Sorry, if the title is not very clear but I really do not know how to synthesis this in a few words.
Let me explain it in details and provide a motivating example of why this functionality would be useful.
Imagine a definition like this:
def foo[B, C](bar: Bar[B, C])(f: A => B): C
Where instances of
bar does not really infer what
B should be, but does impose constraints on it, like requiring an instance of Ordering. I would like if the compiler could carry that constraint such that when inferring
B from the function, it ensures that constraint is satisfied.
Now, I know it may be hard to imagine when that could be useful, so here is an example.
I was trying to implement the following function:
// It was actually an extension method on IterableOnce. def groupMapTo[A, K, B, CC, MC](data: IterableOnce[A]) (colFactory: Factory[B, CC], mapFactory: Factory[(K, B), MC] = Map) (key: A => K)(f: A => B): MC // So it could be used like this: list.groupMapTo(colFactory = SortedSet)(_.foo)(_.bar)
The above definition doesn’t work because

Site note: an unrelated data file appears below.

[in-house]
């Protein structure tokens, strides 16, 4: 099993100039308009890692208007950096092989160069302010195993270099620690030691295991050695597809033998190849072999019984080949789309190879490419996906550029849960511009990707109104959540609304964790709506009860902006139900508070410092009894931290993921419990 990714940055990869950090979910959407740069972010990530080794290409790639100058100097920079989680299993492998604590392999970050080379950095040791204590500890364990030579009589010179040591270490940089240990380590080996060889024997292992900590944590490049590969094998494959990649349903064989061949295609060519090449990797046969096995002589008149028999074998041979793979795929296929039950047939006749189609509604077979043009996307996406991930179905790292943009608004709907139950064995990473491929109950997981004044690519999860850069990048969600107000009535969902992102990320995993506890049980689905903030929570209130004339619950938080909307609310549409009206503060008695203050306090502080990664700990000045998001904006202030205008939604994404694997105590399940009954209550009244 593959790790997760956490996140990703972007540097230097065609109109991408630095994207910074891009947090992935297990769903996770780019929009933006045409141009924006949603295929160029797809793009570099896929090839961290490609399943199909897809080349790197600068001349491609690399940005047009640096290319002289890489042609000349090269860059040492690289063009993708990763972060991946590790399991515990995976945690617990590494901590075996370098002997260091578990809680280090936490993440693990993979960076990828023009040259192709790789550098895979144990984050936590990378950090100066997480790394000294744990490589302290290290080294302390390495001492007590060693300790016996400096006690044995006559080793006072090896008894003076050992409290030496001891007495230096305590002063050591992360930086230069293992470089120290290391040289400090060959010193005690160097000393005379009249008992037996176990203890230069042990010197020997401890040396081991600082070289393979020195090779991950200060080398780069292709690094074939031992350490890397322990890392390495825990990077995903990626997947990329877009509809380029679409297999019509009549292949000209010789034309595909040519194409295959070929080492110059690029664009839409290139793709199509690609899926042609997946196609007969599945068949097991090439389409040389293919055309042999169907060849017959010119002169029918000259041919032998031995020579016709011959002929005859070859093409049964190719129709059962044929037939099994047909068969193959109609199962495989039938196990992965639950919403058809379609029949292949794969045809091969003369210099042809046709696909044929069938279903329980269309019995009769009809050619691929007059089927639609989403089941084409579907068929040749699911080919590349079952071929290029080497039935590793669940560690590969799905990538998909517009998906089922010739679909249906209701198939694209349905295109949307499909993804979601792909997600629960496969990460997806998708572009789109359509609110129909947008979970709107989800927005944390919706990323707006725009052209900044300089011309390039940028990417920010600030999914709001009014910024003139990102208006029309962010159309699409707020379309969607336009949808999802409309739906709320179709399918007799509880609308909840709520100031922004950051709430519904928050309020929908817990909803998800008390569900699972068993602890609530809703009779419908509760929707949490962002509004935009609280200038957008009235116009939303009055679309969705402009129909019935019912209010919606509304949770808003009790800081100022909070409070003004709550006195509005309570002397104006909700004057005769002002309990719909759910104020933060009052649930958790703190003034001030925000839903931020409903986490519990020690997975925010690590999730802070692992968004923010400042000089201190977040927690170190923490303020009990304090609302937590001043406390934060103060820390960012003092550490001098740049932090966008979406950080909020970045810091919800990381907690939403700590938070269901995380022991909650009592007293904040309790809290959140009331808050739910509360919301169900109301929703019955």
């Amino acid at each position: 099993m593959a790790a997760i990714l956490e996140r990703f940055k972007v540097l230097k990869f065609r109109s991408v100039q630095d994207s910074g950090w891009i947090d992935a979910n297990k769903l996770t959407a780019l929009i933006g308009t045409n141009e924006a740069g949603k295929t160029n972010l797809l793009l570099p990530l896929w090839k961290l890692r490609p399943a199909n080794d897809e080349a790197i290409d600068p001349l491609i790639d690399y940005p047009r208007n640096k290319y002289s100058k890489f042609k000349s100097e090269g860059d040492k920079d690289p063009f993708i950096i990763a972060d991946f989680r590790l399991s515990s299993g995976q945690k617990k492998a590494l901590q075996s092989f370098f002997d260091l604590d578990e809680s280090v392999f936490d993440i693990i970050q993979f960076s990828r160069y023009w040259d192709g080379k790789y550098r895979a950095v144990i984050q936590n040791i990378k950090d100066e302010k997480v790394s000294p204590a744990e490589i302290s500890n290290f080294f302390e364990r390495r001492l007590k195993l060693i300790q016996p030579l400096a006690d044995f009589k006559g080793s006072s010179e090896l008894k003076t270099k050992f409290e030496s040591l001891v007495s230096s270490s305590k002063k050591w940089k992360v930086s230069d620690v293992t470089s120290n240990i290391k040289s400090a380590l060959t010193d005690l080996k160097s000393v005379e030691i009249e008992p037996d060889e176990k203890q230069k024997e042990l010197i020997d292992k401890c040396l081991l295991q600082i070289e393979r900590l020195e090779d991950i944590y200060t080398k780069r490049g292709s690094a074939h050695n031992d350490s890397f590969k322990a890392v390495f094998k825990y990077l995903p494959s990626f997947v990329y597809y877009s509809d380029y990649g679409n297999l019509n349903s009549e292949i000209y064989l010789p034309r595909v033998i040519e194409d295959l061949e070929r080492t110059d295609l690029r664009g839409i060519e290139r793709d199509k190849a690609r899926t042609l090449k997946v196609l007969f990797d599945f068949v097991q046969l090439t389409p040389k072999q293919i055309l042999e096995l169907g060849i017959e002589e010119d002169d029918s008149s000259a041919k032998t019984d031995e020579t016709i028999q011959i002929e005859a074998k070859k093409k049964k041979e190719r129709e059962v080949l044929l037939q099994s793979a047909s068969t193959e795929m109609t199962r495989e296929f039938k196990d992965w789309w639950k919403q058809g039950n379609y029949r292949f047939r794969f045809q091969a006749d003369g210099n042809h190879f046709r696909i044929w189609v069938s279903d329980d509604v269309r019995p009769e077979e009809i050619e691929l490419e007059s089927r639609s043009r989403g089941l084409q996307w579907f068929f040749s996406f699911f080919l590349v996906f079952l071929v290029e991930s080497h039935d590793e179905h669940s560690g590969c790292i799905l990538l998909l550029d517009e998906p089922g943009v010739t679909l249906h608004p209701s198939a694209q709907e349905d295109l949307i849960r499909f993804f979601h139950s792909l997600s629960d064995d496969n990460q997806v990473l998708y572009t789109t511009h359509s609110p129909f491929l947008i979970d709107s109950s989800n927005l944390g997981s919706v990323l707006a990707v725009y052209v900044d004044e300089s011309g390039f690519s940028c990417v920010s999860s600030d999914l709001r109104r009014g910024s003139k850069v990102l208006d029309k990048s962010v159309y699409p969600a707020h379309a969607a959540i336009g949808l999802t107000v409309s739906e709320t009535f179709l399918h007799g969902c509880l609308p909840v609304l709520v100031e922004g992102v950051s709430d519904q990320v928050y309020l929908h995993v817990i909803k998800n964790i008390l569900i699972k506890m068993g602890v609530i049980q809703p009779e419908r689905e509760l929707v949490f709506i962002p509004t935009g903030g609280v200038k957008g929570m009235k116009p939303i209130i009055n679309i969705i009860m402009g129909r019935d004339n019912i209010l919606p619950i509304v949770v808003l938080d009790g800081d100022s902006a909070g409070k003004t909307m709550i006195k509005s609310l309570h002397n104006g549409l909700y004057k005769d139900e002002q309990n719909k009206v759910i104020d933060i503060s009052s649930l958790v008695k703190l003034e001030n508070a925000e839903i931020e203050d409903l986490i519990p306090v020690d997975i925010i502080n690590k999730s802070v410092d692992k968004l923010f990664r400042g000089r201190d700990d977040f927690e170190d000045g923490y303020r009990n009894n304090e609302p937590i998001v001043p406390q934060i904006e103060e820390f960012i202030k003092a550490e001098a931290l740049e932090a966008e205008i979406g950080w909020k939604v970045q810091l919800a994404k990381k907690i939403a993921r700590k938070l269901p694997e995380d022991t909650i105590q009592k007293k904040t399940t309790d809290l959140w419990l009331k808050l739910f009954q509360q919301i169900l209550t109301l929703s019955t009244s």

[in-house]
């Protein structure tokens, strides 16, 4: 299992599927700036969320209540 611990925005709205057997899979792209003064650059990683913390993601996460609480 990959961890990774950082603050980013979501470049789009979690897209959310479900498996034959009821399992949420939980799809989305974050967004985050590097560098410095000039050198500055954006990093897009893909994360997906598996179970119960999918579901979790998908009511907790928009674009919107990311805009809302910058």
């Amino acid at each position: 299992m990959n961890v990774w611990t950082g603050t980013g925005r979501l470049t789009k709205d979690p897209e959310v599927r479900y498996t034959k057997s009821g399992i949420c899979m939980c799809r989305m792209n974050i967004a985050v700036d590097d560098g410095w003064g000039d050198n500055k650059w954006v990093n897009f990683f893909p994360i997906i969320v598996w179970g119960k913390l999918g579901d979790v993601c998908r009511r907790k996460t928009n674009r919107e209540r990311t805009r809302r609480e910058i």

B is already inferred to be
Nothing; and thus it had to be changed to require the factories after the functions, which made calling this function less readable (IMHO).
It would be great if it could just wait for
f to know what
B is. Nevertheless, since I used SortedSet instead of a normal Set, it requires an Ordering, so even if it shouldn’t infer what
B is, it should add that constraint. So, if
f is inferred to return something which is not sortable, then it wouldn’t compile.
(Similarly, it would be good if it also could carry type bounds)
Finally, the main objective of this post would be to answer the following three questions:
- Is this just an improvement over the compiler or is this considered a change in the language specifications?
- Regardless of the previous question, how feasible / difficult would be to implement this change?
- Does more people find this useful? Does anyone have other examples?